On Thursday, April 10, 2014 8:41:32 PM UTC+2, rusi wrote:
> I am interested in a rather old program -- first version was written more
> than 40 years ago -- in the Algol era!
> Its gone through various IBM/CDC machines until it ran on Irix in the 90s
> and briefly Windows until .Net 2003. After that its not exactly runnable.
> As may be evident the original programmer is elderly and while spunky, not
> exactly upto dealing with modern technology. He has shown interest in
> working with some of us who want his codebase modernized.
> So far thats not really relevant to git-usage.
> The issue that is a bit non-standard from git pov is that there is no
> clear starting tarball because some of the stuff is so old. So while we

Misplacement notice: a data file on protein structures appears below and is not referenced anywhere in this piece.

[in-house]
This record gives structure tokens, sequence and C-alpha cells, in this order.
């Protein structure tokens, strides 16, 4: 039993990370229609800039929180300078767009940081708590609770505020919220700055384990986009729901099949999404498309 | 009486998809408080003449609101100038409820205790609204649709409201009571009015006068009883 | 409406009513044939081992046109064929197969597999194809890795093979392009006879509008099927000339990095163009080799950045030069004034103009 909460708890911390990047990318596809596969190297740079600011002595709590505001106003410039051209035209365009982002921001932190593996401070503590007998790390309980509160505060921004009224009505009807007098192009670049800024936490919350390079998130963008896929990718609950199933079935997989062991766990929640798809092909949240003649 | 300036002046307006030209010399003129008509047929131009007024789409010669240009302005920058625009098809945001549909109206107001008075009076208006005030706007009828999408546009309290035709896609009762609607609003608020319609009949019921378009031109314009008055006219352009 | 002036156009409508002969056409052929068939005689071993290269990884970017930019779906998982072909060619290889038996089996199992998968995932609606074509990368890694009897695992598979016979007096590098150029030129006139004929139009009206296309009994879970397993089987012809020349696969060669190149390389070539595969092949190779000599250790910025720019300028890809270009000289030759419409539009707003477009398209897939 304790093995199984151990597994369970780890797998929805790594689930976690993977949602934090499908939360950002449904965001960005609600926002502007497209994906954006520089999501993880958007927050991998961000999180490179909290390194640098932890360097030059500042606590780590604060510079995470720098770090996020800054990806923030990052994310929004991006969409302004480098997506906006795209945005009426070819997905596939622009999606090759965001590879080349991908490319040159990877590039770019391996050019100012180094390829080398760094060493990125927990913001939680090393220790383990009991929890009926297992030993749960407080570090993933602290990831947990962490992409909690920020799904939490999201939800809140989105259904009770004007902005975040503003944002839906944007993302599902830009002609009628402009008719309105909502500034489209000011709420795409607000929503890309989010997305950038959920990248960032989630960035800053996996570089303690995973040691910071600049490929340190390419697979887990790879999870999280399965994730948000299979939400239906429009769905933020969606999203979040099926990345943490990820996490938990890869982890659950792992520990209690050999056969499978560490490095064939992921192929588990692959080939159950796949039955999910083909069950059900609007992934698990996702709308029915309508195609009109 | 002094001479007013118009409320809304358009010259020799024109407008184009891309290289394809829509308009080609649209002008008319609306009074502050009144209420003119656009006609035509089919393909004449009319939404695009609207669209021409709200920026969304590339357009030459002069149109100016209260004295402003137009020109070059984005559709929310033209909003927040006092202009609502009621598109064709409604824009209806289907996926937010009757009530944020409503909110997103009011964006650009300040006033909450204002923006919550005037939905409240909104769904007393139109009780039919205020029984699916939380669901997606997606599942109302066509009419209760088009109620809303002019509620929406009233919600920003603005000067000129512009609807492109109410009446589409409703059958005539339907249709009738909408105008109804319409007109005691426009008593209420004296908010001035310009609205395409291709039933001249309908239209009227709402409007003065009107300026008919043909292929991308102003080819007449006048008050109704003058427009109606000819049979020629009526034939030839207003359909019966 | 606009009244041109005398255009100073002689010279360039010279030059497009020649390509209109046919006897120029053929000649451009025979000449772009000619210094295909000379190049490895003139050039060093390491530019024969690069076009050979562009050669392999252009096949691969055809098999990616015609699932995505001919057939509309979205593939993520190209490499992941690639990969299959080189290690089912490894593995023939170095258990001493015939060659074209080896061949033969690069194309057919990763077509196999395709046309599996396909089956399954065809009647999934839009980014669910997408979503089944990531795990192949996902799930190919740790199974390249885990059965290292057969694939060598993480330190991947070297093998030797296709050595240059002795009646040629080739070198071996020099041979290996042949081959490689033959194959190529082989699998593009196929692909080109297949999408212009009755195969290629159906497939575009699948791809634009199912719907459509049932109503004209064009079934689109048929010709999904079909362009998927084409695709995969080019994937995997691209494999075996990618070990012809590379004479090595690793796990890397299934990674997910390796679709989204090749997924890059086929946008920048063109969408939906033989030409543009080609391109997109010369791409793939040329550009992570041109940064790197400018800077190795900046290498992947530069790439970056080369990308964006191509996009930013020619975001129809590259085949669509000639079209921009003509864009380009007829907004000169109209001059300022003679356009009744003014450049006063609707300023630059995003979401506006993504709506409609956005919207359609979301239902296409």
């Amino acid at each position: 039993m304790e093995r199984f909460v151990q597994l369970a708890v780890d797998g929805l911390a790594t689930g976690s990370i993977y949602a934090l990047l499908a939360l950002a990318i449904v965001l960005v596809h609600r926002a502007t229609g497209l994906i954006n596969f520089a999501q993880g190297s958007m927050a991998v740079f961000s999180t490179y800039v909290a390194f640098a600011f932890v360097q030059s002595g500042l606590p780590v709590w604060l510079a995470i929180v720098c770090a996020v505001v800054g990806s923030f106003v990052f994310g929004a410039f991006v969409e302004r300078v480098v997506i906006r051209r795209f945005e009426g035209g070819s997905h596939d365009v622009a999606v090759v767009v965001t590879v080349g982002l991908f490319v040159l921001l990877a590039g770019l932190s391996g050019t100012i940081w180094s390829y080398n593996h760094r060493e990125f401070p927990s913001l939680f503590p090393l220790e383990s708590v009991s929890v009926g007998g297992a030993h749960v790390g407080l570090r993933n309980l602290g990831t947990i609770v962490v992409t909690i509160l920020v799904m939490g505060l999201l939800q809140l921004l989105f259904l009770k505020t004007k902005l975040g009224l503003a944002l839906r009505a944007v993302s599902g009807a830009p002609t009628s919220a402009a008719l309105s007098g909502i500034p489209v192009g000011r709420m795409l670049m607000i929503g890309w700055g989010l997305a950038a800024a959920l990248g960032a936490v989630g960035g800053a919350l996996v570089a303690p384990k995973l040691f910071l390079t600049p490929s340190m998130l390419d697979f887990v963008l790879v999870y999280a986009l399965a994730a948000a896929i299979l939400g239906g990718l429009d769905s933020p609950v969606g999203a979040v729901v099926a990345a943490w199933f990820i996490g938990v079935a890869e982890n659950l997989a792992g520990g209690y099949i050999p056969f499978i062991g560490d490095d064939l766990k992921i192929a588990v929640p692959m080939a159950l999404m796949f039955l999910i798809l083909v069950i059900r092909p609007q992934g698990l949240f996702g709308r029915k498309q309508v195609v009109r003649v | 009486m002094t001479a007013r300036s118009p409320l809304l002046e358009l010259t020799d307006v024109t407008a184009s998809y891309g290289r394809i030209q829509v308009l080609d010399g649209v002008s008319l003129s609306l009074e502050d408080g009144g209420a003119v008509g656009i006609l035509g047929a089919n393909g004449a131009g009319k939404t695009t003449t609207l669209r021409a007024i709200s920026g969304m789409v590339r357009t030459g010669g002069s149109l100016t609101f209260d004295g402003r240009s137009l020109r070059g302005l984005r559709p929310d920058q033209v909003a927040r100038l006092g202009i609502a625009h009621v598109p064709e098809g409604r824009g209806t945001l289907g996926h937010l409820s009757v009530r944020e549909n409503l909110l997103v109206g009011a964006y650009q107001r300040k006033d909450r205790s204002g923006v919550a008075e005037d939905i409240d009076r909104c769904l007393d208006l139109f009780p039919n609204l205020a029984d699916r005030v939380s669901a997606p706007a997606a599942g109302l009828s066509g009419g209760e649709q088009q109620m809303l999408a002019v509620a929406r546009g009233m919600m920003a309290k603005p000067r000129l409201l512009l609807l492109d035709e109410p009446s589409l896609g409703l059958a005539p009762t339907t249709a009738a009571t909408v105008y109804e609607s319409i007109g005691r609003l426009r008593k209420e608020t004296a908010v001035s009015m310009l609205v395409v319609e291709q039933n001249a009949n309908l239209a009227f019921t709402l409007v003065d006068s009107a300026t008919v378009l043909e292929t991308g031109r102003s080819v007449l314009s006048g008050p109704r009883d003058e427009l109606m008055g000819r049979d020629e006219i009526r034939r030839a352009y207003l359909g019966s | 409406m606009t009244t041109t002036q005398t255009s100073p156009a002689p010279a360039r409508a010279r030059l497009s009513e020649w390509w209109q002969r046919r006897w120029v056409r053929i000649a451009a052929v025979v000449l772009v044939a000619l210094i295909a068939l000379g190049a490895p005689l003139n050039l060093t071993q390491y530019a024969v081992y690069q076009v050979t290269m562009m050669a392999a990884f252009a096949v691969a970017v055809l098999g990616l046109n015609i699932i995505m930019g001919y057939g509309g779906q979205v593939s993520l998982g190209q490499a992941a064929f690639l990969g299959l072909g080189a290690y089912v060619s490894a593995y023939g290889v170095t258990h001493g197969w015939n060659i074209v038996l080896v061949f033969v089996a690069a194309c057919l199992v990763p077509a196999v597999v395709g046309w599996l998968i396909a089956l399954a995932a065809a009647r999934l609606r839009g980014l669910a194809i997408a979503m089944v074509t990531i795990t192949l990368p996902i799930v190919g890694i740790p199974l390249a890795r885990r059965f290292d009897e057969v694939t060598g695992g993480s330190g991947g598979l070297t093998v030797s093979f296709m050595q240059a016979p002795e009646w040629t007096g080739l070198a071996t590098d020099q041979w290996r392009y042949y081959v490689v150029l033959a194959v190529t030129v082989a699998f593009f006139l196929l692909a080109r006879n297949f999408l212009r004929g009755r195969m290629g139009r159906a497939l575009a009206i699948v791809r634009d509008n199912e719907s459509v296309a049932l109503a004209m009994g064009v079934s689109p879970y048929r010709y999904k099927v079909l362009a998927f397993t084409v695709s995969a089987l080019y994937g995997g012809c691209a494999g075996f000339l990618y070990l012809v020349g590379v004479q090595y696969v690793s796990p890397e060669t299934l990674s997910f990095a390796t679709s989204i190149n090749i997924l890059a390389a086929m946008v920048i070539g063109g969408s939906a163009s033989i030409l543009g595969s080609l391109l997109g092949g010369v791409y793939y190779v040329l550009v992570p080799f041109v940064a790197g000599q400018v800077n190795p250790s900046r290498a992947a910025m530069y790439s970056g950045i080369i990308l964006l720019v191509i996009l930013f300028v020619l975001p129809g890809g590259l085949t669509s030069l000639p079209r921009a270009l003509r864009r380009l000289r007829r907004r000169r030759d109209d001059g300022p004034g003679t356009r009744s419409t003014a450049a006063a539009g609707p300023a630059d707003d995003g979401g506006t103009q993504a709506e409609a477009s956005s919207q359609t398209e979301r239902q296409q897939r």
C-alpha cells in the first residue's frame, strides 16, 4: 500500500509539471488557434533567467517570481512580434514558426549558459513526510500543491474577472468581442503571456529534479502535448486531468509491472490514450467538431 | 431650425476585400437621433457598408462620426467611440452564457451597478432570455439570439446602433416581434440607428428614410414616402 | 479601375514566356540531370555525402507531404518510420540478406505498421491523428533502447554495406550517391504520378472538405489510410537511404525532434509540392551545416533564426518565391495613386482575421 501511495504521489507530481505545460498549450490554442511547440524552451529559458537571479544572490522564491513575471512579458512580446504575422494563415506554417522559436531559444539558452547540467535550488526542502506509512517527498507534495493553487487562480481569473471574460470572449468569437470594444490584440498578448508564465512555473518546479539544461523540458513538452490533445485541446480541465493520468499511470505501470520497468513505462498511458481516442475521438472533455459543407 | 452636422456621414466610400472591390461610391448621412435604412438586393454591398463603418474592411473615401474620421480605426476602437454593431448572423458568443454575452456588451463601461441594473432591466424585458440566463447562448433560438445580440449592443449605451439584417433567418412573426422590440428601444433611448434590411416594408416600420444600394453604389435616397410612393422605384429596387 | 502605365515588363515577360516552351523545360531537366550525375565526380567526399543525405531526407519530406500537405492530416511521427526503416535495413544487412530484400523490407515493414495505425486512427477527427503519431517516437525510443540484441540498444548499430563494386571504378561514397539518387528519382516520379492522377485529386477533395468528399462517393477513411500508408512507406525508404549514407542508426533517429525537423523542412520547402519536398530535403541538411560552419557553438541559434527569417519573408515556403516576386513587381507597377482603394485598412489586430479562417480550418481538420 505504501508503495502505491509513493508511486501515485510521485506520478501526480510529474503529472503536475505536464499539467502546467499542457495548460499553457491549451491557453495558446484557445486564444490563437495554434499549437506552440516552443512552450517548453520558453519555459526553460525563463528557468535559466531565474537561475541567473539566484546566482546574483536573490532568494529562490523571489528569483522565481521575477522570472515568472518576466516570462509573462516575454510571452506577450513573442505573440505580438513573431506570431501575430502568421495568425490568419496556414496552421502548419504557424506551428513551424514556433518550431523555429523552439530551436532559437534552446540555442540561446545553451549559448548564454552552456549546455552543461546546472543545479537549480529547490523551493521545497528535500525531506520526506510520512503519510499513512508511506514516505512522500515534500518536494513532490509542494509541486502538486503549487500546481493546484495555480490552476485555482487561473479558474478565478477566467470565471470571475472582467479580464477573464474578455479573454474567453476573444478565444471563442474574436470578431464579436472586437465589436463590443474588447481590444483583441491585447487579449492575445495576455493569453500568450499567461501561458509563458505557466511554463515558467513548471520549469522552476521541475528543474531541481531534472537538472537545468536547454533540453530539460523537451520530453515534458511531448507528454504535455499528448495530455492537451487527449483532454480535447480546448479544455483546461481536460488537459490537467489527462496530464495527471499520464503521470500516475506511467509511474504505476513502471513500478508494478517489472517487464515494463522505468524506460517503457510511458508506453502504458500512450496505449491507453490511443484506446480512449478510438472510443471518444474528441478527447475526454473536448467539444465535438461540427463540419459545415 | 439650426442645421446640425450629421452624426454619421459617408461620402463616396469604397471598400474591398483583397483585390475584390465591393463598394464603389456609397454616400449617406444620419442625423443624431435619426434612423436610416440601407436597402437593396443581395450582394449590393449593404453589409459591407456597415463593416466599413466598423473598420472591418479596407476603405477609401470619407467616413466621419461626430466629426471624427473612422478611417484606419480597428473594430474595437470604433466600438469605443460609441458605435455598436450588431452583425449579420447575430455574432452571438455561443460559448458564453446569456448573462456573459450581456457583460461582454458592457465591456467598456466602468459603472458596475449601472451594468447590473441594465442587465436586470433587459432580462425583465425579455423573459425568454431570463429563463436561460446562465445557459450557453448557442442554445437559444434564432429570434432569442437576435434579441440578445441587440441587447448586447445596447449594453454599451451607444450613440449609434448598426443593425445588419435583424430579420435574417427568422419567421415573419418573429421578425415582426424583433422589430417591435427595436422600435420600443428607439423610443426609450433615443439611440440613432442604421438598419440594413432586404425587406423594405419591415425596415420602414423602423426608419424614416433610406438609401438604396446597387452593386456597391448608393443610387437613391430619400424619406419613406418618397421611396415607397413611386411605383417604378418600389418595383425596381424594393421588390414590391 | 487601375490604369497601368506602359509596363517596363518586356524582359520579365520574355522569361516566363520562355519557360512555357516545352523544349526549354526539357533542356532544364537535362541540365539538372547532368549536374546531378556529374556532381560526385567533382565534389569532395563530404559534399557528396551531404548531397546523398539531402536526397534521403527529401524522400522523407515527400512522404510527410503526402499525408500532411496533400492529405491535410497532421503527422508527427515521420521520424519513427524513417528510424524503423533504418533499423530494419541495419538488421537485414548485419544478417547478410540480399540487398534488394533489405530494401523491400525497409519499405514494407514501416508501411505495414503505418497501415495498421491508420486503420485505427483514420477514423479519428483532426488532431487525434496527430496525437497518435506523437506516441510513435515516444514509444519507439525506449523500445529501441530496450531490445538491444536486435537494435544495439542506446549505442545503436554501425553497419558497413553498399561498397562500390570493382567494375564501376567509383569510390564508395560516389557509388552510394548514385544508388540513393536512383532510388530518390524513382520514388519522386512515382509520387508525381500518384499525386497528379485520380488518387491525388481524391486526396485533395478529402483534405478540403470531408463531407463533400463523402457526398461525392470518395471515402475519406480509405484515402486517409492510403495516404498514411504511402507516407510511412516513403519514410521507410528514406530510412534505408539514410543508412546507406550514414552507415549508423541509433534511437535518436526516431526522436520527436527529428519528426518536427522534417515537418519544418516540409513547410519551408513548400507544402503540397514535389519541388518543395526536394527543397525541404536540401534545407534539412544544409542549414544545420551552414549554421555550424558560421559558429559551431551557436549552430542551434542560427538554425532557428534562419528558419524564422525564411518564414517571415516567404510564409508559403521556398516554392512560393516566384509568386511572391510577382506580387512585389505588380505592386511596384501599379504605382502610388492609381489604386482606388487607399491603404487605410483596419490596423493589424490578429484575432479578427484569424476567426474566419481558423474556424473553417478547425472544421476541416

> work on cleaning up and getting compiles through he is scrounging around
> for missing files (code and data). So should I handle this with git tools
> like branches, tags etc or just maybe keep a directory called
> original-stuff and put things there as they are found/provided?
It's very hard to advise on this without seeing exactly what kind of stuff
he's outputting in what order. I would just go with folders, which I then
start reverse-disecting into actual commits in a repository, mimicking what
he would have done if he had been using Git at the time. Over time, I would
tweak and improve history using interactive rebase, alternatively
filter-branch for larger operations.
> The other (minor) issue is whether to use bitbucket or github. I myself
> prefer bitbucket but would be interested to know others' findings on pros
> and cons.
I think feature-wise they are very similar. If you're making an open source
project of it, GitHub is definitely the way to go. If you want private
access, you have to compare the pricing models.
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